Q. When you issued a press release in late 2018 outlining Police concerns about Mama Hooch and drink spiking, did you expect to get as many people to come forward as you did?
A. There was no expectation but there was anecdotal evidence on social media that it was happening. With that and gossip in town there had to be numerous victims.
Q. Have you have had any other cases with this many complainants?
A. No, this is the largest in relation to complainants.
Q. Was there a core team responsible for looking after the complainants?
A. When the complainants came to police in 2017 and 2018, they did see different officers, but in the lead-up to the prosecution phase, consistency and forming relationships were important. It was [Detective] Helen Mahon-Stroud who kept these young people focused over five years. Given it was a sexual assault case, they had to divulge their very, very darkest day to others in court. Helen being a mother [as she described it] to the 32 complainants was how we ended up with that number for the trial. The reason we were so successful at trial is because most of those victims turned up and gave really good evidence. It's not acceptable it took five years to resolve.
Unfortunately, it is how the justice system works and we had Covid in mix. Some victims didn't want any contact for months, others wanted contact every month and we were cognisant of needing to understand that.
Q. How intense was the preparation for the complainants?
A. It’s about forming the relationship and being really honest about what’s required and that it isn’t going to be easy. Don’t set them up to fail; and provide the support outside of police to help them through the rest of their lives.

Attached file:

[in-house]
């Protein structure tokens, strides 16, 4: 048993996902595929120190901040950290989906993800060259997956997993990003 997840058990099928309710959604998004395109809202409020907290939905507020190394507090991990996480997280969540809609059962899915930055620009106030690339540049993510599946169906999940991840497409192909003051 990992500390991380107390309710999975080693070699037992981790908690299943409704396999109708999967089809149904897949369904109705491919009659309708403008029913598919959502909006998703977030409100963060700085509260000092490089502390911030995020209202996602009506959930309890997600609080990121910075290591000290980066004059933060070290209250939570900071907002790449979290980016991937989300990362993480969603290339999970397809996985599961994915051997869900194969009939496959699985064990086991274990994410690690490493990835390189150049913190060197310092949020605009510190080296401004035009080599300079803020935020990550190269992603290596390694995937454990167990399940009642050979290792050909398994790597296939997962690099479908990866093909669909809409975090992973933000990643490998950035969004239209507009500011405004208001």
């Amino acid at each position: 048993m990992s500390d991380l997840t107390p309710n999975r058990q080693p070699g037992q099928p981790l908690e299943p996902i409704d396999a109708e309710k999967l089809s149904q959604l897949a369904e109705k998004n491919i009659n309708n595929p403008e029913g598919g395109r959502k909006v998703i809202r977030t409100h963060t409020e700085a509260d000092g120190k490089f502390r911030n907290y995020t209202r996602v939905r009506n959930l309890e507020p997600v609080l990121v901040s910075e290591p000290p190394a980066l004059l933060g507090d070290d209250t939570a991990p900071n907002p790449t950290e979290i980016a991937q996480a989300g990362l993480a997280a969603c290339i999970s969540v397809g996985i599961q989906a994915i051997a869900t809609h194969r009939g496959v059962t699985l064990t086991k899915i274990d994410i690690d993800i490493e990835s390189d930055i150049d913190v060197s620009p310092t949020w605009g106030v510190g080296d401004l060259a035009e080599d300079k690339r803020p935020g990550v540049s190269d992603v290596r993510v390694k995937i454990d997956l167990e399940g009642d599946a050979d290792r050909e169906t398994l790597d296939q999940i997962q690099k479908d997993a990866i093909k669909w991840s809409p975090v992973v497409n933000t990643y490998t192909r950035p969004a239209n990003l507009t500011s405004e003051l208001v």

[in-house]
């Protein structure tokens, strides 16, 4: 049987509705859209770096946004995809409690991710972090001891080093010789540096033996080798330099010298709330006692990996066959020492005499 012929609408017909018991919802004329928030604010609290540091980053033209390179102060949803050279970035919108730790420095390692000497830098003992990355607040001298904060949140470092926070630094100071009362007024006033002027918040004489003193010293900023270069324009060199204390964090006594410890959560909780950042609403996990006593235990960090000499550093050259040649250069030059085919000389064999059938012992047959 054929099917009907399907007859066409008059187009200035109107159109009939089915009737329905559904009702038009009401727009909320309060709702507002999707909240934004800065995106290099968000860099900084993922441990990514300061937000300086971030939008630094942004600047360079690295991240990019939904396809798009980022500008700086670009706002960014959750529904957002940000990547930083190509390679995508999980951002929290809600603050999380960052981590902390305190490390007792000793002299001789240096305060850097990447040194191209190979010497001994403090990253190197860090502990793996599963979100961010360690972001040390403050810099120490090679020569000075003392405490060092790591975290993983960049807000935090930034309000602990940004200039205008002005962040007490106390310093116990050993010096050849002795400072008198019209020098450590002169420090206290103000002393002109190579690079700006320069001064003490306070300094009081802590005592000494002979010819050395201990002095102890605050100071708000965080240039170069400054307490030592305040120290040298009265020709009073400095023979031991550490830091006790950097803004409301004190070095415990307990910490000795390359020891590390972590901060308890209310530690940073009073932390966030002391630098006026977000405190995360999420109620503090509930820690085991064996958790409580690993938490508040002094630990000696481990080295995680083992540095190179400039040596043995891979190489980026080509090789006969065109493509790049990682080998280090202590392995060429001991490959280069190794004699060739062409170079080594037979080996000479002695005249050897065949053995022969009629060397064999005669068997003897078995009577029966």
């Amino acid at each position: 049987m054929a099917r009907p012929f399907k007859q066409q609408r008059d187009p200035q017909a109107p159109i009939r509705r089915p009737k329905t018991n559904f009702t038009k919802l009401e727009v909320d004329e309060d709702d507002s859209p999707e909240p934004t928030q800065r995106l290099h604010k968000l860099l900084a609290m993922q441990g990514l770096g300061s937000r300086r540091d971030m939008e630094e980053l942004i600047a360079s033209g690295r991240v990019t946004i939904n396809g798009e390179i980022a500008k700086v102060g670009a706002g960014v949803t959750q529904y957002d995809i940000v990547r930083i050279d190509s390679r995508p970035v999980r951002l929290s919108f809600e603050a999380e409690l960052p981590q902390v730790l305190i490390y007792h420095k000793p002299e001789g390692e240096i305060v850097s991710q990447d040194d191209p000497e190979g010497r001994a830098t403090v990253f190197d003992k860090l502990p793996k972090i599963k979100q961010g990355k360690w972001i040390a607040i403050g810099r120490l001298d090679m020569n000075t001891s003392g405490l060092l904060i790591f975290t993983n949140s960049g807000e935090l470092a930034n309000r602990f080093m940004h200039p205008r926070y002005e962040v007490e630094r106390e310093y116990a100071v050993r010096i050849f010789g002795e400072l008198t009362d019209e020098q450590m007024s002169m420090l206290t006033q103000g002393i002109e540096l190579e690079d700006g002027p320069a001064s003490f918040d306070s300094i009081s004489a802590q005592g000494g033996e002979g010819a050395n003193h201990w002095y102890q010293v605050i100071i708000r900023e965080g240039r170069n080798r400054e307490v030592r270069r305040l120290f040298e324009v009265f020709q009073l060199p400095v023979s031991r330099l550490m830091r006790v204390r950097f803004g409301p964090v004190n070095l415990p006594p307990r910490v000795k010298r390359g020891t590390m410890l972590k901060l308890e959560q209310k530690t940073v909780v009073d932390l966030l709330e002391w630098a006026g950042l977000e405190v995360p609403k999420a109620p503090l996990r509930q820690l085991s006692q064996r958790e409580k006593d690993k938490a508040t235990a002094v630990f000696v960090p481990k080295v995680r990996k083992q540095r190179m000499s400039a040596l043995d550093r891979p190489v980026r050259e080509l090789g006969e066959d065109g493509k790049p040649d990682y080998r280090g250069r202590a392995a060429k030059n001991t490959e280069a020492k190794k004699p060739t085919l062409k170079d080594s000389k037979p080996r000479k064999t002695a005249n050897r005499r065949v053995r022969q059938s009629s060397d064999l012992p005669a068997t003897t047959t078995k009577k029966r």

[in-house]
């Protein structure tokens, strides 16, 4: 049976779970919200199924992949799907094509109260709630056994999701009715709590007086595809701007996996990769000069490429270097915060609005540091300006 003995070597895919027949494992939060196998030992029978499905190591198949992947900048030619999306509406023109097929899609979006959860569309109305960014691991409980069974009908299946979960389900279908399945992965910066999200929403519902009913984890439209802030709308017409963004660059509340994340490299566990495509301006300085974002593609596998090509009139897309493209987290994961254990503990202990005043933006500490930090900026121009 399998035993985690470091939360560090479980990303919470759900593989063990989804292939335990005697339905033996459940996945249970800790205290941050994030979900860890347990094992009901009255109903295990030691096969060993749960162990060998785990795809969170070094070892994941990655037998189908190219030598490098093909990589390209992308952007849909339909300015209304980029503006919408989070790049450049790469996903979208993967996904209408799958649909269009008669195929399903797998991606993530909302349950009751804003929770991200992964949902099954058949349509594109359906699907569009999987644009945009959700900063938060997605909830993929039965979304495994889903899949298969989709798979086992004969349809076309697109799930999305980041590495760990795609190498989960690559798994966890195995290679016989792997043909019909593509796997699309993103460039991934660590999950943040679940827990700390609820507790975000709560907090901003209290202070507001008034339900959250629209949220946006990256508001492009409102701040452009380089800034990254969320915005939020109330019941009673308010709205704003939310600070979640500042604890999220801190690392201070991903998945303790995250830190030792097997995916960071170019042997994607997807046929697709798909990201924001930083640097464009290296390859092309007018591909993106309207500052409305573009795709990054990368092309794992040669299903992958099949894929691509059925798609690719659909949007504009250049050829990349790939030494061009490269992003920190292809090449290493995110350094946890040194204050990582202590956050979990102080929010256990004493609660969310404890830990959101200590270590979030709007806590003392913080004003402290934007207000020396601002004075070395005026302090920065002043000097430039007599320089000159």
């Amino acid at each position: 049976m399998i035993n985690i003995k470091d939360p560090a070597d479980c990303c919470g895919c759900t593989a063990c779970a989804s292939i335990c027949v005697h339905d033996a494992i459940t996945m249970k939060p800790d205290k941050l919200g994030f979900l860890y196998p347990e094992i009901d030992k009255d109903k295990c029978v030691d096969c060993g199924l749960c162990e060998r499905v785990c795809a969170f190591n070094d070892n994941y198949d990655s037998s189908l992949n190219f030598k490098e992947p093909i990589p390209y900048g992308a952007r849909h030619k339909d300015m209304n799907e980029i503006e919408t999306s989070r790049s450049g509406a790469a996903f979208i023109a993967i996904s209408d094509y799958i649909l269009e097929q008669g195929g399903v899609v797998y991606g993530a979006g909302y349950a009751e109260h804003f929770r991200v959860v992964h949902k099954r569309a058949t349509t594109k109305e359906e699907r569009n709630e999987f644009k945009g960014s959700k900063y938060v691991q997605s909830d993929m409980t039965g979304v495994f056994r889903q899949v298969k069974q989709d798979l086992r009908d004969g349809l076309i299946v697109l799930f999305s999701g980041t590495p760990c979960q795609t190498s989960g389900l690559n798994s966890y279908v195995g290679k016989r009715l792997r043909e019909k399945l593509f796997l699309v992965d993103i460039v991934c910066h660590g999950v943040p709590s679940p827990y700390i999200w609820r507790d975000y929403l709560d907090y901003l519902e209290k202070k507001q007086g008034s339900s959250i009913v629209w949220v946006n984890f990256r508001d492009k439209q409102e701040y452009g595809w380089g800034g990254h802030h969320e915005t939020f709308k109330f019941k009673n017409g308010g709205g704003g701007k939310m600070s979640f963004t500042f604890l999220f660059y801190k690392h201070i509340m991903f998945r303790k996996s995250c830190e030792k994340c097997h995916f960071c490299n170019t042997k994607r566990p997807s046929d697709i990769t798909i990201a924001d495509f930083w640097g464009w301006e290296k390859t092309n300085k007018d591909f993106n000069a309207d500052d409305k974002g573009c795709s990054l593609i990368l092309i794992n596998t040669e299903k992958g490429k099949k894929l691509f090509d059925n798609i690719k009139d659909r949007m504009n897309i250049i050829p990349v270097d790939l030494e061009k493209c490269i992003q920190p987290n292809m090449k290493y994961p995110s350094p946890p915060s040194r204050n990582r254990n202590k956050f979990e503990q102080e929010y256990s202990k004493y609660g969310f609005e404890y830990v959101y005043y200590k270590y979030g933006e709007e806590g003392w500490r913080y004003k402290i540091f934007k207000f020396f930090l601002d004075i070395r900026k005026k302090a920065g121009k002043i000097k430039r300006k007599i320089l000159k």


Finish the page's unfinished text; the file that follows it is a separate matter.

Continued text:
Q. You spent time with the victims after the Jaz brothers were sentenced. Do you feel like the young women are satisfied with the sentences?
A. They are more happy that it's over. It's been dealt with. The judge was thorough in the way he looked at the evidence, and with no precedent for sentencing people on this type and level of offending, the sentence given was significant. So some will be happy, some will not and may never be happy.
It was most telling when they read out their victim impact statements, the impact that it’s had on their lives and will continue to have on their lives… You know, everyone knows a female. It could have been any of them.
If I were to single out two people for Sinatra, it would be Detective Roger Carran, the file holder who started and carried this for five years to completion. And Helen, for her work with the young women. Those two did exceptional jobs in relation to this whole thing.
Q. The Lauren Dickason case, have you been involved in any cases similar to that one?
A. No. There was no precedent, and it’s good that it’s that rare. The verdicts [guilty on three counts of murder] were a matter for the jury and we believe they reached the right decision.
Q. What was the process around what to charge her with – murder or infanticide?
A. It was always murder. There was no doubt. Infanticide and insanity are actually defences... If, after we charged her with murder, we then received evidence that supported infanticide, we would have charged her with infanticide but the evidence didn't support that, so that's why we stuck with murder.
Q. Do you get some kind of reprieve now or is it just “Right. I’m on shift, I’m at work, off I go”?
A. Yes, 100%. It’s what we come to do every day. We look at what's in front of us and keep moving forward.
Danny Jaz, 40, and Roberto Jaz, 38, were sentenced in August on 69 charges and jailed for 16½ and 17 years, respectively, for drugging and sexually assaulting women at Christchurch bar Mama Hooch and restaurant Venuti. Scott Anderson gave media one word to describe the brothers: “Predators.”
Lauren Dickason, 42, was convicted in August of murdering her daughters on September 16, 2021. She pleaded not guilty to murder, claiming she was mentally disturbed. She is yet to be sentenced and has been remanded at Hillmorton Hospital.